A short video clip (9 minutes), explaining a simple and effective technique for managing anxiety and counteracting the 'Fight or Flight Response', which can lead to panic attacks. I also explain why this works on the body and mind, with a brief look at the role of the sympathetic and parasympathetic nervous systems.
With over half of Irish people saying they drink alcohol more frequently during lockdown, I thought it would be worth writing a few words on the subject of alcohol misuse. Before training to become a counsellor, specialising in addictions, I worked in bars and restaurants, on and off, for around 12 years. I worked in Ireland, Sweden, Germany and New Zealand. One thing I learned on my travels is that, contrary to popular stereotyping, Irish people are not the only ones who tend to drink more than is good for us. We do, however, as a society, have an unhealthy relationship with alcohol - and the stresses and social restrictions of Covid 19 certainly seem to have increased the numbers of people who use alcohol as a way of coping with stress and/or low mood.
Unfortunately, while alcohol does 'take the edge' off stress and provides some mild euphoria (heightened mood) in small doses - it does come with plenty of downsides. Firstly, it is a highly addictive substance, which you can develop a physical dependency on. Secondly, you can develop a psychological/emotional dependency on alcohol as a coping mechanism - an external solution to internal problems (stress, anxiety, low mood, anger). As with many other substances, the body develops a tolerance - meaning that you need to keep increasing the 'dosage' (amount and frequency of drinking), in order to get the desired effect. The body also experiences withdrawal symptoms (anxiety, irritability, low mood, poor sleep, headache, etc.). Tolerance and Withdrawal are the defining features of any addiction.
Most of the people I have worked with, in counselling, around alcohol issues, have no idea what the low-risk weekly guidelines for alcohol are. For men, the guideline limit is 17 Standard Drinks per week (e.g., 8.5 pints of standard strength beer). For women, the guideline weekly limit is 11 Standard Drinks (e.g., 1.5 bottles of wine - where a bottle of wine is considered to contain 7 Standard Drinks). Many of the clients I have worked with, are consuming their weekly limit on a daily basis. The vast majority are parents, in full-time employment. They are 'high-functioning' - and they often have quite severe alcohol problems. Unfortunately, in a culture where this level of alcohol consumption is quite commonplace, it can be difficult to identify if your drinking is problematic. In other words, if most of your friends and family are drinking at a similar level, it starts to look normal. That doesn't mean that it's healthy. Just in terms of calorie content, alone, it's worth thinking about the fact that a bottle of wine is the equivalent of 3 donuts, while a pint of beer equals 1 donut.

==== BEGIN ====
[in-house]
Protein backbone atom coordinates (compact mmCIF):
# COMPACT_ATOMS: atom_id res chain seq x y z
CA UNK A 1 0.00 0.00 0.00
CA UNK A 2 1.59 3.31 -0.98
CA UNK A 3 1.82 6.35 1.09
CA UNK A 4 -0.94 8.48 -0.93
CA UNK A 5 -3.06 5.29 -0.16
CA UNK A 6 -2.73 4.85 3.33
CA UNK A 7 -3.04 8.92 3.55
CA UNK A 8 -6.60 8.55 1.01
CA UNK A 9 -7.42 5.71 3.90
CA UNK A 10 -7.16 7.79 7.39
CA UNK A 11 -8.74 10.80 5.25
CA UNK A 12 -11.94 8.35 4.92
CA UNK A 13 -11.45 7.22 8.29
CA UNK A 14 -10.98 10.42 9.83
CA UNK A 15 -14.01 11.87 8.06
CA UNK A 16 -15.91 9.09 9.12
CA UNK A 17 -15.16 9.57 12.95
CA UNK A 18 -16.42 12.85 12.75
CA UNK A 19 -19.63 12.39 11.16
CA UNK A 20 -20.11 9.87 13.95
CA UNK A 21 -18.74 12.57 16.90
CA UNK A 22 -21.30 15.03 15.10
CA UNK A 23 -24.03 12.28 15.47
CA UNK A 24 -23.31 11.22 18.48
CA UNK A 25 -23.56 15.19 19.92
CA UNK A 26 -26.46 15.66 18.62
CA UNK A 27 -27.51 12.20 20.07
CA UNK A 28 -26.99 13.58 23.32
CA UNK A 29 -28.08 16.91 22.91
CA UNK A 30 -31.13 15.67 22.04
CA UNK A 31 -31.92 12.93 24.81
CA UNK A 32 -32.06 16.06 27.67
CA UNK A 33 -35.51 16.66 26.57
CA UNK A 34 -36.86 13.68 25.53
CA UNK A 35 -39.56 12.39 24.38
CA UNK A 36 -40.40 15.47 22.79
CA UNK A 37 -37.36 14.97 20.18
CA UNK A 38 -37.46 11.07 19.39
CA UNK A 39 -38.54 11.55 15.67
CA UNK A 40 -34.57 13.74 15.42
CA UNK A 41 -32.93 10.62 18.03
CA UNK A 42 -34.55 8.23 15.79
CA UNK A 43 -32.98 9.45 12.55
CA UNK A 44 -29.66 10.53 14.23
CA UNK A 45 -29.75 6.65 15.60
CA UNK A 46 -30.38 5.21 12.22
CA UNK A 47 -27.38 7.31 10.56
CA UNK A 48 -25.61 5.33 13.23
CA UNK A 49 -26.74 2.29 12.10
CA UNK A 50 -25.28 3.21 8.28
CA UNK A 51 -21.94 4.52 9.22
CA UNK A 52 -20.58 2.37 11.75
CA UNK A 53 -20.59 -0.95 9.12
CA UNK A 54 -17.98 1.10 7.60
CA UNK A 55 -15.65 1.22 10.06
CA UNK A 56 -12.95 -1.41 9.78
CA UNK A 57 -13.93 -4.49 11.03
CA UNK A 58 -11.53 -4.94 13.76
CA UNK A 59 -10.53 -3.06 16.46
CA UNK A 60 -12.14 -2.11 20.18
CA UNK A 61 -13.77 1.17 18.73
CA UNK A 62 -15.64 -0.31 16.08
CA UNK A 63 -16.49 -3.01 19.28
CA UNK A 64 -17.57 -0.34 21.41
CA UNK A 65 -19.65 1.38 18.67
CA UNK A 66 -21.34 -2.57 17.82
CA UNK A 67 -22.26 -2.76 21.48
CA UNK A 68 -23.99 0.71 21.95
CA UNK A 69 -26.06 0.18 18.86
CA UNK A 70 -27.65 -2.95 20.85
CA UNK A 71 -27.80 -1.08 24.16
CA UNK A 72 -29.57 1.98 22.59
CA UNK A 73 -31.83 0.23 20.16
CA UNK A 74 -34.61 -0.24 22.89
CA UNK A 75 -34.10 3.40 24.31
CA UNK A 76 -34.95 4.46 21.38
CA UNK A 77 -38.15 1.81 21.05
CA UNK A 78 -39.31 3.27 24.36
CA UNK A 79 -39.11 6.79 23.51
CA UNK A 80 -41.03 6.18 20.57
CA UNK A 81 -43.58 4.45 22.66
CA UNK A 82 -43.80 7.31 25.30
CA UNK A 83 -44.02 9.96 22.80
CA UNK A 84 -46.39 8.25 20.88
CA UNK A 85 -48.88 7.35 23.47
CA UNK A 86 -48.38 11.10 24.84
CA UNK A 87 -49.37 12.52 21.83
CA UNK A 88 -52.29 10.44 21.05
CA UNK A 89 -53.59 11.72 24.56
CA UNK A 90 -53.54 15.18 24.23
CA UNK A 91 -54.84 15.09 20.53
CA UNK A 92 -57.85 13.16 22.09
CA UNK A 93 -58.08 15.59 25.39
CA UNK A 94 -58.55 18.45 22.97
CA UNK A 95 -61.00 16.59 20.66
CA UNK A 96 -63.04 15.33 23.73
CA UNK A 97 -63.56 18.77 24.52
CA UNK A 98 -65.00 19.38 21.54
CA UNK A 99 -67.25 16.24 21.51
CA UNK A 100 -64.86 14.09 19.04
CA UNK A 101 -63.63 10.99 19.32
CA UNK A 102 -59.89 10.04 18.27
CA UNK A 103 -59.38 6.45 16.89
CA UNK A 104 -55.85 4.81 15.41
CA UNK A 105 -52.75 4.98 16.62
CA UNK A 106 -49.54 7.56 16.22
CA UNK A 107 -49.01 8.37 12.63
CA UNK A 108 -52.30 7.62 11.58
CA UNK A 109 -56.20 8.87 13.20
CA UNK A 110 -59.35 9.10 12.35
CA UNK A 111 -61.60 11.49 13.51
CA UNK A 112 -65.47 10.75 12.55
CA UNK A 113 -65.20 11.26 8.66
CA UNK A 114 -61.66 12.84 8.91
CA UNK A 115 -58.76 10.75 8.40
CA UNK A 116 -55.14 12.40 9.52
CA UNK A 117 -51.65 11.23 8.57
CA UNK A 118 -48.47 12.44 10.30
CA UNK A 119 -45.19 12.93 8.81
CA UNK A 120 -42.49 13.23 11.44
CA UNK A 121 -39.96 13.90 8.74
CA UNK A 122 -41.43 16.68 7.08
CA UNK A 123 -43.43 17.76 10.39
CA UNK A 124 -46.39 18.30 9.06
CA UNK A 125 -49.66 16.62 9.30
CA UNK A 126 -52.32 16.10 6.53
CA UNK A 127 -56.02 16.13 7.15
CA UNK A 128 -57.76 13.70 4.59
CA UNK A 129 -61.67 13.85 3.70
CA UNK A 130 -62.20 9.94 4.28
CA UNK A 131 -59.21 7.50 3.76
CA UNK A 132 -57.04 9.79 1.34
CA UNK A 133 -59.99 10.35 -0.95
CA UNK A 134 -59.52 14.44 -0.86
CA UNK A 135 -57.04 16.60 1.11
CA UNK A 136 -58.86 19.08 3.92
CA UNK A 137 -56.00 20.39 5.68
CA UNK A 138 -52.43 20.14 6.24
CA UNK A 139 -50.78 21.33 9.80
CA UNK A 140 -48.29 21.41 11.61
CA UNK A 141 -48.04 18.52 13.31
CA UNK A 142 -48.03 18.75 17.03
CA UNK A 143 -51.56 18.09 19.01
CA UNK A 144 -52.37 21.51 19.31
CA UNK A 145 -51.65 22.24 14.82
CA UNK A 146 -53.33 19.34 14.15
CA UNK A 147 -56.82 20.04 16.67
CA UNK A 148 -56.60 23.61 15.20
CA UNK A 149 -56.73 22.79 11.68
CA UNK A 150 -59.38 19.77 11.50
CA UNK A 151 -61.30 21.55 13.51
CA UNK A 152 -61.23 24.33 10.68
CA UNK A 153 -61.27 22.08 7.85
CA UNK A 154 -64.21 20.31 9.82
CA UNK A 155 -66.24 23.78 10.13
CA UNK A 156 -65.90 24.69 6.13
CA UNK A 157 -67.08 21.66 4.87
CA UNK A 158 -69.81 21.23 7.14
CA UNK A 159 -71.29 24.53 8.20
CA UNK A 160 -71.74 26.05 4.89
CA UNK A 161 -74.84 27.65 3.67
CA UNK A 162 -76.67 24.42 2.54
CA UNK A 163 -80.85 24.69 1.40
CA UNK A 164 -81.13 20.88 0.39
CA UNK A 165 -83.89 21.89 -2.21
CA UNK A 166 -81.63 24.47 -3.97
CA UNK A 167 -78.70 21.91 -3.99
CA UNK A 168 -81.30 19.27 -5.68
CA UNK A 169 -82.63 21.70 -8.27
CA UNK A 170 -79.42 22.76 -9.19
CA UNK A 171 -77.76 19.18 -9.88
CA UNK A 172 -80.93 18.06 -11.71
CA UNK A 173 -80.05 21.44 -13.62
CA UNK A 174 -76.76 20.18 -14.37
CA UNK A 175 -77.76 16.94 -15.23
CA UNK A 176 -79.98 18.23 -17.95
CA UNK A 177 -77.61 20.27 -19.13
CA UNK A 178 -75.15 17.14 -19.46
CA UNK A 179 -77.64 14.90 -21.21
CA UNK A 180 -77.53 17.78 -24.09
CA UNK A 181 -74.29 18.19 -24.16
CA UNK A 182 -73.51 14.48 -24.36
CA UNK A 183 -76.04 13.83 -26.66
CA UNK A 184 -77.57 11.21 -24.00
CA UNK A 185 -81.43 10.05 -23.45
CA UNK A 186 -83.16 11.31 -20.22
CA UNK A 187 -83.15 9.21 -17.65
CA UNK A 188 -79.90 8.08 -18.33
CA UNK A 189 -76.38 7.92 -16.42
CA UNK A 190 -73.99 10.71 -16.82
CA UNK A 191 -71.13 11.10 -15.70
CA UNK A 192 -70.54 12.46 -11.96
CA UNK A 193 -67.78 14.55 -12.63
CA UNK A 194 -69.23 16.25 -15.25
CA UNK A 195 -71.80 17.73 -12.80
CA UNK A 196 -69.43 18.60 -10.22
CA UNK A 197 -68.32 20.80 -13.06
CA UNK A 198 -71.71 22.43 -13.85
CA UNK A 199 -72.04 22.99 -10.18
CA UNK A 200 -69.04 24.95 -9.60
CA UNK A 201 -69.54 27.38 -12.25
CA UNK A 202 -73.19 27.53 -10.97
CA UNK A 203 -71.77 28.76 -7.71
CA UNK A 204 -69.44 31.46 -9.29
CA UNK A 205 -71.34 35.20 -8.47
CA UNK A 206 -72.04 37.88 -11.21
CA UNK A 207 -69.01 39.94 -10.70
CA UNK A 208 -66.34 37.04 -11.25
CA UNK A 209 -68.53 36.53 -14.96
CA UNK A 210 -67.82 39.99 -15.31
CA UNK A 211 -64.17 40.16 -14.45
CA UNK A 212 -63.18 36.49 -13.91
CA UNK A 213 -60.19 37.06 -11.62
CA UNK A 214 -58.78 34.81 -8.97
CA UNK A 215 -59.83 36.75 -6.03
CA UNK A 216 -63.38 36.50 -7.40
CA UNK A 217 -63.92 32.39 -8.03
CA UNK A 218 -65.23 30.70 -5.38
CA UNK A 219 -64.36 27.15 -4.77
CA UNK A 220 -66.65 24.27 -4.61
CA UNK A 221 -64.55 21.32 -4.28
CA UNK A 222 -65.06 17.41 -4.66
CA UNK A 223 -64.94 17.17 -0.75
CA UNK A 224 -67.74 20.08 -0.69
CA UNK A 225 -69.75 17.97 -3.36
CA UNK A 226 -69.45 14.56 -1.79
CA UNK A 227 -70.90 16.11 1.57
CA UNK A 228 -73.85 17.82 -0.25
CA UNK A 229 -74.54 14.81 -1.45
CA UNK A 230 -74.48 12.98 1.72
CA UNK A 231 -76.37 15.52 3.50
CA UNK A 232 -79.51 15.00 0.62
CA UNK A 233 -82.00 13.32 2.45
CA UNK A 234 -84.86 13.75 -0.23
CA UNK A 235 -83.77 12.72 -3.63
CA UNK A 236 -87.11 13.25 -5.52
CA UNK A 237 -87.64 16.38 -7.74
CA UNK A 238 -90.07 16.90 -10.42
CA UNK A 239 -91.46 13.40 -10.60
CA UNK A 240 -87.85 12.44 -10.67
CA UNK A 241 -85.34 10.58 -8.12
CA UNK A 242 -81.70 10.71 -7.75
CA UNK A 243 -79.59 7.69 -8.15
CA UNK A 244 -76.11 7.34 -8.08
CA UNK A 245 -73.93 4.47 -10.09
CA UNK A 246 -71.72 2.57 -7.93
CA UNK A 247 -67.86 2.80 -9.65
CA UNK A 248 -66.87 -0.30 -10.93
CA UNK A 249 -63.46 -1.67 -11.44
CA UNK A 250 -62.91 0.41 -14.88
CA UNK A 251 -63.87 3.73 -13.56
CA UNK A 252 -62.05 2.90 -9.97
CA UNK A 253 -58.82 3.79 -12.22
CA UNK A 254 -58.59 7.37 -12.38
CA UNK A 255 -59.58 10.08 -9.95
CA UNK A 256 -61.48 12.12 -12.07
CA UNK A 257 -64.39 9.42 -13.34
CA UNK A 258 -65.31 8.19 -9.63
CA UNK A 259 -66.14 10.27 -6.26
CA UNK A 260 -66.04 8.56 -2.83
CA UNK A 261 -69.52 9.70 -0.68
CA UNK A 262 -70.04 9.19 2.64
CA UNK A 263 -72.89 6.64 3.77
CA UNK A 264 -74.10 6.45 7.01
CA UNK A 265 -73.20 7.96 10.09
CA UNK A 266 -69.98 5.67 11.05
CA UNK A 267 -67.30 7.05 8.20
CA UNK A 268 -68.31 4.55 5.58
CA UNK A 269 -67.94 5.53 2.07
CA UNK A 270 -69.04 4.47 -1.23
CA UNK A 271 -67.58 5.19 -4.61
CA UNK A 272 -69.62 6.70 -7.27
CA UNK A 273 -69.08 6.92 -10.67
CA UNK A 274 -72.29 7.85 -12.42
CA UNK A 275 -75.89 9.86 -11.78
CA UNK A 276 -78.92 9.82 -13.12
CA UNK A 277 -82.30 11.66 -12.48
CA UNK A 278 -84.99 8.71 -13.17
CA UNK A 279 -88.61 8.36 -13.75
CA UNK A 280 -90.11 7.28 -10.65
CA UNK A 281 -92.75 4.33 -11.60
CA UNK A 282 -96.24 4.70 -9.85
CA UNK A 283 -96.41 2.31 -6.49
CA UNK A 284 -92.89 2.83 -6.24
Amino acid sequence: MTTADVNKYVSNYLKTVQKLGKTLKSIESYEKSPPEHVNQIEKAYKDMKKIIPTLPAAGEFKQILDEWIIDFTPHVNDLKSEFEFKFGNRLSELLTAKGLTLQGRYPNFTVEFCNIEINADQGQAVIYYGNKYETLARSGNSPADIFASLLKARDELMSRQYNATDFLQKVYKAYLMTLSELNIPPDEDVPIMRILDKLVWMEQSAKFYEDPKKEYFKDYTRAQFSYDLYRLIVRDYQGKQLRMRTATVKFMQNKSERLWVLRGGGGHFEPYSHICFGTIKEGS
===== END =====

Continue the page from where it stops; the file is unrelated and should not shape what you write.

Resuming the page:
Many people are complaining about having difficulty sleeping, during Covid. It's not uncommon for people to use alcohol or other drugs, as a way to get to sleep. Unfortunately, that can spiral into unhealthy levels of alcohol consumption (as tolerance develops) and also doesn't provide you with a good night's sleep, as you metabolise the alcohol in the middle of the night.
While it is understandable for people to reach for the 'quick fix' of the bottle, in times of stress - it can (and often does) end up making a bad situation worse. There are far healthier and more sustainable ways of coping with stress and improving low mood.
If you are concerned about your own drinking, why not try out the HSE's self-assessment tool.
The HSE define the warning signs of an alcohol dependence as:
If you experience the following withdrawal symptoms, when abstaining from drinking, please contact your GP immediately. You may need a medicated detox (this can usually be done at home): shaking hands, nausea, sweating, seizures (fits).
If you would like to speak to one of our counselling team about your drinking, simply fill out the Contact Form and we will arrange a time for a free telephone consultation.
Barry Grant, B.A. Degree in Counselling Skills & Addiction Studies (MAPCP)